Amberboa moschata

(Linnaeus) de Candolle

in A. P. de Candolle and A. L. P. P. de Candolle, Prodr. 6: 560. 1838.

Common names: Sweet-sultan
Basionym: Centaurea moschata Linnaeus Sp. Pl. 2: 909. 1753
Treatment appears in FNA Volume 19. Treatment on page 173.

Stems with slender branches. Leaf blades oblanceolate, 10–25 cm, margins dentate to lyrate-pinnatifid; cauline blades linear to lanceolate, margins dentate to pinnately dissected into linear-lanceolate segments. Heads long-pedunculate, ca. 5 cm diam. Involucres thinly hairy. Phyllaries green, rounded, outer scarious margined, inner with oblong, scarious appendages. Florets fragrant; outer conspicuously expanded, many lobed. Cypselae dark brown, 3.5–4 mm, glabrous; pappus scales 3.5–4 mm. 2n = 32 (from cultivated material).

Phenology: Flowering winter–early summer (Jan–Jul).
Habitat: Escaped or persistent from cultivation in disturbed sites
Elevation: 0–1200 m



Introduced; B.C., c Asia.


British Columbia is cited on the basis of a 1936 collection from ballast in Vancouver. Amberboa moschata has been reported from California, Illinois, Indiana, Iowa, Maine, and Utah; I have not seen specimens from those states.

Amberboa moschata has been cultivated as a garden ornamental since the 1600s. It occasionally grows as a casual garden escape in the United States and southern Canada. Wild forms of Amberboa moschata from Turkey and Armenia are described (E. Gabrielian and C. E. Jarvis 1996) as having pink or lilac marginal flowers, and a closely related species A. amberboi from central Asia as yellow-flowered. Corollas in garden forms are white, pink, purple, or yellow.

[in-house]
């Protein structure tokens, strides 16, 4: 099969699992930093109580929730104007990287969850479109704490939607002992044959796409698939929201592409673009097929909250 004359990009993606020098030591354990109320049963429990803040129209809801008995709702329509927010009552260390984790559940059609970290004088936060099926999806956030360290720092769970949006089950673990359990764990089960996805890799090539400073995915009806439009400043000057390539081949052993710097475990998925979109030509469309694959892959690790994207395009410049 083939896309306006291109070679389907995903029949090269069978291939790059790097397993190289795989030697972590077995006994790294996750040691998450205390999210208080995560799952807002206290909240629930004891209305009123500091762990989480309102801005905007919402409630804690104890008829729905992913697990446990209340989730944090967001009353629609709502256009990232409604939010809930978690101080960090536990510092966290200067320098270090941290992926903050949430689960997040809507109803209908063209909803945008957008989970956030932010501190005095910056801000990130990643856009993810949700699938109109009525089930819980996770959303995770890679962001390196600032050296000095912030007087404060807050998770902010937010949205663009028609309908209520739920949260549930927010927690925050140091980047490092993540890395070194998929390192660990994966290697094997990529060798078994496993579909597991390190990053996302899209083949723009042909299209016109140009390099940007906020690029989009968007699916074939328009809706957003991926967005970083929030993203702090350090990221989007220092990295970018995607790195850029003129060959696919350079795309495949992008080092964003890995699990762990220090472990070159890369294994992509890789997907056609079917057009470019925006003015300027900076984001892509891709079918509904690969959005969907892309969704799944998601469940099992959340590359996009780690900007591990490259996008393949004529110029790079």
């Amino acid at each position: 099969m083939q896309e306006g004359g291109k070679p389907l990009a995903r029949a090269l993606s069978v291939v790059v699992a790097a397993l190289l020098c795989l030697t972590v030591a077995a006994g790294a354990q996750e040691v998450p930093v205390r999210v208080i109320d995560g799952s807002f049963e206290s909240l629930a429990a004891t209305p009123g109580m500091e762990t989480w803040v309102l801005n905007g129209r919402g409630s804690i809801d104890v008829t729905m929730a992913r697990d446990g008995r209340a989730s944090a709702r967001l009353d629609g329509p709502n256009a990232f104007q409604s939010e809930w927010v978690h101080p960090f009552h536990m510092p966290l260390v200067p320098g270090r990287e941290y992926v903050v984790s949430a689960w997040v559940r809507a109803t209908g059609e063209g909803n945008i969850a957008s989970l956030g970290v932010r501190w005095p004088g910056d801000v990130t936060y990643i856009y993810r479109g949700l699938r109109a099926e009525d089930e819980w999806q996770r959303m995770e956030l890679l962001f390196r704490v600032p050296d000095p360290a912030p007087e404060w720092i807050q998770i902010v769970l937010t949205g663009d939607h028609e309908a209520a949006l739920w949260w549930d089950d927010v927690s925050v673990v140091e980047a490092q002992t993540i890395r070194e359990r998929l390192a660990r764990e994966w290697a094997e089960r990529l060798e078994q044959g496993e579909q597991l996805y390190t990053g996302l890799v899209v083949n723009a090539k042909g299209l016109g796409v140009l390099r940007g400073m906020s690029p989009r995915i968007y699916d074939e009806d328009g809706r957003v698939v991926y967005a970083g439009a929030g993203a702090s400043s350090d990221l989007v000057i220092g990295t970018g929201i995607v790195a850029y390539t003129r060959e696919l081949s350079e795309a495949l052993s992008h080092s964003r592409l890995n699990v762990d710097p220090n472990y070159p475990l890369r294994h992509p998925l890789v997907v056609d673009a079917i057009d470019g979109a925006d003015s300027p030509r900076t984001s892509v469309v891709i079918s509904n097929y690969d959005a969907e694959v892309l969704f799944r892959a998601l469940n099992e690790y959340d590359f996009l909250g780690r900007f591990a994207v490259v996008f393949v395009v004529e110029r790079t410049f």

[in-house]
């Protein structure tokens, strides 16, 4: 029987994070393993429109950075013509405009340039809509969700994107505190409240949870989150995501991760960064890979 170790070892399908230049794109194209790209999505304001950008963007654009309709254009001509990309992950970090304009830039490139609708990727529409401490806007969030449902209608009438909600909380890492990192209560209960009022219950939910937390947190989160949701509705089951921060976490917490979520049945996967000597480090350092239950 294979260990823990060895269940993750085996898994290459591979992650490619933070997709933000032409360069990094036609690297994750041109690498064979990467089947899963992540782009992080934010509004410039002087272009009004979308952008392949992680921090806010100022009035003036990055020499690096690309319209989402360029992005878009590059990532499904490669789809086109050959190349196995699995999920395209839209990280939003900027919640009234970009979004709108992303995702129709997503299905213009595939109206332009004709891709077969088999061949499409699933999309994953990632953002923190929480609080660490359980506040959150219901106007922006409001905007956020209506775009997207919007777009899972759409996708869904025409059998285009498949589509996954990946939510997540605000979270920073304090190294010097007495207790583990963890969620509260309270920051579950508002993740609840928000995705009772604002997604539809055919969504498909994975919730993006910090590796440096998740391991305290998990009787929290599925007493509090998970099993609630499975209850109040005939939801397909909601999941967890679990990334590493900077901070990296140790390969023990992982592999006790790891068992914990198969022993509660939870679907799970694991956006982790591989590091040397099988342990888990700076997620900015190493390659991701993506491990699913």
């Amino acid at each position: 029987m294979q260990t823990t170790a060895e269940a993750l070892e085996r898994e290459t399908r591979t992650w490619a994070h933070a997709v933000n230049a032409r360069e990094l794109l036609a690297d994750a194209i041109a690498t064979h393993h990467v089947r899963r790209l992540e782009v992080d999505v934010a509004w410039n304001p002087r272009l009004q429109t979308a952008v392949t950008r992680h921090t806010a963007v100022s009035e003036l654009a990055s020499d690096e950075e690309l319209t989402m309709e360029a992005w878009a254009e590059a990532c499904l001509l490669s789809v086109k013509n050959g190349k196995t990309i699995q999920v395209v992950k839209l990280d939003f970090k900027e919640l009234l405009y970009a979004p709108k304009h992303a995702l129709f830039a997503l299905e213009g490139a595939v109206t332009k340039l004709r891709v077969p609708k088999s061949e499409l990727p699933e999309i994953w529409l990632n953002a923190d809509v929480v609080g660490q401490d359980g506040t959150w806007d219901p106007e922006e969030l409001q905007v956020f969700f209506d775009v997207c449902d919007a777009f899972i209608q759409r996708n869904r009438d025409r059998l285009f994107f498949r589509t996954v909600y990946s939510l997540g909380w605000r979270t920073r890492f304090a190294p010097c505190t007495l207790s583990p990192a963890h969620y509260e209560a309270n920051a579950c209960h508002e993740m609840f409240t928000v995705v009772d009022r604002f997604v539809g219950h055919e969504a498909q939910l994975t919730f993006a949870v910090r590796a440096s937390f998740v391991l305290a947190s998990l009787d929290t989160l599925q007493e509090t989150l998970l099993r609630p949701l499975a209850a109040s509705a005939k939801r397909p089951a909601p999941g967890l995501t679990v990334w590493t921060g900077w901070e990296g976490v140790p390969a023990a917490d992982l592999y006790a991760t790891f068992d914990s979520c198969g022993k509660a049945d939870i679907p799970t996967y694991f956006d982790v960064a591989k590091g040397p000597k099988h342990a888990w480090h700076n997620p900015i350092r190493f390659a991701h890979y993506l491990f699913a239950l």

Selected References


Lower Taxa

... more about "Amberboa moschata"
David J. Keil +
(Linnaeus) de Candolle +
Centaurea moschata +
Sweet-sultan +
B.C. +  and c Asia. +
0–1200 m +
Escaped or persistent from cultivation in disturbed sites +
Flowering winter–early summer (Jan–Jul). +
in A. P. de Candolle and A. L. P. P. de Candolle, Prodr. +
Introduced +  and Illustrated +
Compositae +
Amberboa moschata +
Amberboa +
species +